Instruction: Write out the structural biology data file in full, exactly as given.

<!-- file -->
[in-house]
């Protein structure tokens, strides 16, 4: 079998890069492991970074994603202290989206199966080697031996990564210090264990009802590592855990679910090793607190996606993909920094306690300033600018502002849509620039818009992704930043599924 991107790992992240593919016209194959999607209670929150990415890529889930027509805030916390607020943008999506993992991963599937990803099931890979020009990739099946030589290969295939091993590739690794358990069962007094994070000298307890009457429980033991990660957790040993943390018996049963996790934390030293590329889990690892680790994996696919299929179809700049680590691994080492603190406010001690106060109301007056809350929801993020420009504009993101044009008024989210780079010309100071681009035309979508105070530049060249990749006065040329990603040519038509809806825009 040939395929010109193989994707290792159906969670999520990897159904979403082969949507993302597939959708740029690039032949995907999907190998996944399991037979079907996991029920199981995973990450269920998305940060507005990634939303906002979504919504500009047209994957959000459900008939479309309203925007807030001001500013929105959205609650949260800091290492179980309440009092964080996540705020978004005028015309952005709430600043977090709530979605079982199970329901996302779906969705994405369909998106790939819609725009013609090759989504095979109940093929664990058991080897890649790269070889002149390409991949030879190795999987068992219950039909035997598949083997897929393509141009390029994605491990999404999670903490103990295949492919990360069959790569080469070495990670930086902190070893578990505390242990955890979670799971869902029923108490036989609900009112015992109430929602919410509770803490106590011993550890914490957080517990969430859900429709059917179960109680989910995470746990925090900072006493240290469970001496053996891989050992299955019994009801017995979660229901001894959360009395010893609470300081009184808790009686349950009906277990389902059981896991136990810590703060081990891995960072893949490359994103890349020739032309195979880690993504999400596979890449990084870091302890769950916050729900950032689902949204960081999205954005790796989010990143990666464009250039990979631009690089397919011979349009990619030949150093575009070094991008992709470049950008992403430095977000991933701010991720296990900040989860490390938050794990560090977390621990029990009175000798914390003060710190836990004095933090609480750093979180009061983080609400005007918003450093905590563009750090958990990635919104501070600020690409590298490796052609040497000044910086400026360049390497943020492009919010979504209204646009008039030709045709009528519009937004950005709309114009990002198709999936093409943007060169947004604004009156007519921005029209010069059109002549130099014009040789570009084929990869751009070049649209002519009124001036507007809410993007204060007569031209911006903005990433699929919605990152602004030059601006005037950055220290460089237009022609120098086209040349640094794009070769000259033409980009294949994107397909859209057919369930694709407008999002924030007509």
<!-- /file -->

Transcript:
[in-house]
């Protein structure tokens, strides 16, 4: 079998890069492991970074994603202290989206199966080697031996990564210090264990009802590592855990679910090793607190996606993909920094306690300033600018502002849509620039818009992704930043599924 991107790992992240593919016209194959999607209670929150990415890529889930027509805030916390607020943008999506993992991963599937990803099931890979020009990739099946030589290969295939091993590739690794358990069962007094994070000298307890009457429980033991990660957790040993943390018996049963996790934390030293590329889990690892680790994996696919299929179809700049680590691994080492603190406010001690106060109301007056809350929801993020420009504009993101044009008024989210780079010309100071681009035309979508105070530049060249990749006065040329990603040519038509809806825009 040939395929010109193989994707290792159906969670999520990897159904979403082969949507993302597939959708740029690039032949995907999907190998996944399991037979079907996991029920199981995973990450269920998305940060507005990634939303906002979504919504500009047209994957959000459900008939479309309203925007807030001001500013929105959205609650949260800091290492179980309440009092964080996540705020978004005028015309952005709430600043977090709530979605079982199970329901996302779906969705994405369909998106790939819609725009013609090759989504095979109940093929664990058991080897890649790269070889002149390409991949030879190795999987068992219950039909035997598949083997897929393509141009390029994605491990999404999670903490103990295949492919990360069959790569080469070495990670930086902190070893578990505390242990955890979670799971869902029923108490036989609900009112015992109430929602919410509770803490106590011993550890914490957080517990969430859900429709059917179960109680989910995470746990925090900072006493240290469970001496053996891989050992299955019994009801017995979660229901001894959360009395010893609470300081009184808790009686349950009906277990389902059981896991136990810590703060081990891995960072893949490359994103890349020739032309195979880690993504999400596979890449990084870091302890769950916050729900950032689902949204960081999205954005790796989010990143990666464009250039990979631009690089397919011979349009990619030949150093575009070094991008992709470049950008992403430095977000991933701010991720296990900040989860490390938050794990560090977390621990029990009175000798914390003060710190836990004095933090609480750093979180009061983080609400005007918003450093905590563009750090958990990635919104501070600020690409590298490796052609040497000044910086400026360049390497943020492009919010979504209204646009008039030709045709009528519009937004950005709309114009990002198709999936093409943007060169947004604004009156007519921005029209010069059109002549130099014009040789570009084929990869751009070049649209002519009124001036507007809410993007204060007569031209911006903005990433699929919605990152602004030059601006005037950055220290460089237009022609120098086209040349640094794009070769000259033409980009294949994107397909859209057919369930694709407008999002924030007509």